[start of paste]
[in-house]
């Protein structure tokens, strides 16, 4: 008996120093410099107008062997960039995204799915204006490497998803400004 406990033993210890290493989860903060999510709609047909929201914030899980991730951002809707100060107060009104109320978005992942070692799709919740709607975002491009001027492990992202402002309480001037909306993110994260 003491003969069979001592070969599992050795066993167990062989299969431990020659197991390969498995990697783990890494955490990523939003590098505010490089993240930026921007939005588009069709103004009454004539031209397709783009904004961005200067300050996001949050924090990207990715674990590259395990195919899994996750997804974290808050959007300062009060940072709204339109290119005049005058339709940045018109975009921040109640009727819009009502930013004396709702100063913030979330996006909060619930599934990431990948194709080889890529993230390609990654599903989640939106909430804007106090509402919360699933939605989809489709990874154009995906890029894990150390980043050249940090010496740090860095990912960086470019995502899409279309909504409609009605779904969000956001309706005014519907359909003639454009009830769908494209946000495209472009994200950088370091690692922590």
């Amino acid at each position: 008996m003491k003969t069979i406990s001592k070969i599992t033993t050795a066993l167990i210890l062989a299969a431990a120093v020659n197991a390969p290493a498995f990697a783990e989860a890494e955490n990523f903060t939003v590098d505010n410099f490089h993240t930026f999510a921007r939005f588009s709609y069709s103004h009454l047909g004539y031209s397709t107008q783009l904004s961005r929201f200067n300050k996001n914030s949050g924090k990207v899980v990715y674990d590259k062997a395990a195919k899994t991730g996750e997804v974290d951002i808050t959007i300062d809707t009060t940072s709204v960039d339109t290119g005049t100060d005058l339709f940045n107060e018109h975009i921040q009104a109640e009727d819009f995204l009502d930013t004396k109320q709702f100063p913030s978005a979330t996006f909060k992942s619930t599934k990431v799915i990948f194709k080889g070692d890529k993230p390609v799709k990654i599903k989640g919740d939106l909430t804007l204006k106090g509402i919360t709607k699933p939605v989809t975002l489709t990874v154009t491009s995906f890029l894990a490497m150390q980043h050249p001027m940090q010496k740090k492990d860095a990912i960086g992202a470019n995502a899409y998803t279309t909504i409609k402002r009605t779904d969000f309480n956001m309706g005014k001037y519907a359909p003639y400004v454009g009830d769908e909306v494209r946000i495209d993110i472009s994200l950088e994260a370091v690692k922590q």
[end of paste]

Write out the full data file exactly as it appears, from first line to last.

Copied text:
[in-house]
């Protein structure tokens, strides 16, 4: 008996120093410099107008062997960039995204799915204006490497998803400004 406990033993210890290493989860903060999510709609047909929201914030899980991730951002809707100060107060009104109320978005992942070692799709919740709607975002491009001027492990992202402002309480001037909306993110994260 003491003969069979001592070969599992050795066993167990062989299969431990020659197991390969498995990697783990890494955490990523939003590098505010490089993240930026921007939005588009069709103004009454004539031209397709783009904004961005200067300050996001949050924090990207990715674990590259395990195919899994996750997804974290808050959007300062009060940072709204339109290119005049005058339709940045018109975009921040109640009727819009009502930013004396709702100063913030979330996006909060619930599934990431990948194709080889890529993230390609990654599903989640939106909430804007106090509402919360699933939605989809489709990874154009995906890029894990150390980043050249940090010496740090860095990912960086470019995502899409279309909504409609009605779904969000956001309706005014519907359909003639454009009830769908494209946000495209472009994200950088370091690692922590």
């Amino acid at each position: 008996m003491k003969t069979i406990s001592k070969i599992t033993t050795a066993l167990i210890l062989a299969a431990a120093v020659n197991a390969p290493a498995f990697a783990e989860a890494e955490n990523f903060t939003v590098d505010n410099f490089h993240t930026f999510a921007r939005f588009s709609y069709s103004h009454l047909g004539y031209s397709t107008q783009l904004s961005r929201f200067n300050k996001n914030s949050g924090k990207v899980v990715y674990d590259k062997a395990a195919k899994t991730g996750e997804v974290d951002i808050t959007i300062d809707t009060t940072s709204v960039d339109t290119g005049t100060d005058l339709f940045n107060e018109h975009i921040q009104a109640e009727d819009f995204l009502d930013t004396k109320q709702f100063p913030s978005a979330t996006f909060k992942s619930t599934k990431v799915i990948f194709k080889g070692d890529k993230p390609v799709k990654i599903k989640g919740d939106l909430t804007l204006k106090g509402i919360t709607k699933p939605v989809t975002l489709t990874v154009t491009s995906f890029l894990a490497m150390q980043h050249p001027m940090q010496k740090k492990d860095a990912i960086g992202a470019n995502a899409y998803t279309t909504i409609k402002r009605t779904d969000f309480n956001m309706g005014k001037y519907a359909p003639y400004v454009g009830d769908e909306v494209r946000i495209d993110i472009s994200l950088e994260a370091v690692k922590q």